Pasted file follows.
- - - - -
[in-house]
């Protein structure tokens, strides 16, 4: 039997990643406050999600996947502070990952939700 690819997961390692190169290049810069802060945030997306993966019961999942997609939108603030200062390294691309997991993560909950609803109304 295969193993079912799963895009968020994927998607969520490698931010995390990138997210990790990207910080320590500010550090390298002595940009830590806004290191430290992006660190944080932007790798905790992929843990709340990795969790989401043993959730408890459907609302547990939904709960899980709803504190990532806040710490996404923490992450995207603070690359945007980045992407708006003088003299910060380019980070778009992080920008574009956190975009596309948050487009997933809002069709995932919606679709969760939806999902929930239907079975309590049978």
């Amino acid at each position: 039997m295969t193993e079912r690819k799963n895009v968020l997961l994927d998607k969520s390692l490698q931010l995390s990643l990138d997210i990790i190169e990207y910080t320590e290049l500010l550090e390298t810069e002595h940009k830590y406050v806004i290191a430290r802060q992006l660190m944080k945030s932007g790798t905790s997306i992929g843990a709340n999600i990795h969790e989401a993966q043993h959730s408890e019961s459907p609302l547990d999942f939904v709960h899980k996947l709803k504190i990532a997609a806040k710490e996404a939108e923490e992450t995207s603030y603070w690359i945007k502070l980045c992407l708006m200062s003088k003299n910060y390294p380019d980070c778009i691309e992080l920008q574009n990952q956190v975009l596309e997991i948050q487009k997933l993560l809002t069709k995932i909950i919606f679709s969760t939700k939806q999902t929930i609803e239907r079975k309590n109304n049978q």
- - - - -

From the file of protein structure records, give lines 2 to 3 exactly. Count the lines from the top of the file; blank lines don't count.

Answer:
């Protein structure tokens, strides 16, 4: 039997990643406050999600996947502070990952939700 690819997961390692190169290049810069802060945030997306993966019961999942997609939108603030200062390294691309997991993560909950609803109304 295969193993079912799963895009968020994927998607969520490698931010995390990138997210990790990207910080320590500010550090390298002595940009830590806004290191430290992006660190944080932007790798905790992929843990709340990795969790989401043993959730408890459907609302547990939904709960899980709803504190990532806040710490996404923490992450995207603070690359945007980045992407708006003088003299910060380019980070778009992080920008574009956190975009596309948050487009997933809002069709995932919606679709969760939806999902929930239907079975309590049978």
């Amino acid at each position: 039997m295969t193993e079912r690819k799963n895009v968020l997961l994927d998607k969520s390692l490698q931010l995390s990643l990138d997210i990790i190169e990207y910080t320590e290049l500010l550090e390298t810069e002595h940009k830590y406050v806004i290191a430290r802060q992006l660190m944080k945030s932007g790798t905790s997306i992929g843990a709340n999600i990795h969790e989401a993966q043993h959730s408890e019961s459907p609302l547990d999942f939904v709960h899980k996947l709803k504190i990532a997609a806040k710490e996404a939108e923490e992450t995207s603030y603070w690359i945007k502070l980045c992407l708006m200062s003088k003299n910060y390294p380019d980070c778009i691309e992080l920008q574009n990952q956190v975009l596309e997991i948050q487009k997933l993560l809002t069709k995932i909950i919606f679709s969760t939700k939806q999902t929930i609803e239907r079975k309590n109304n049978q």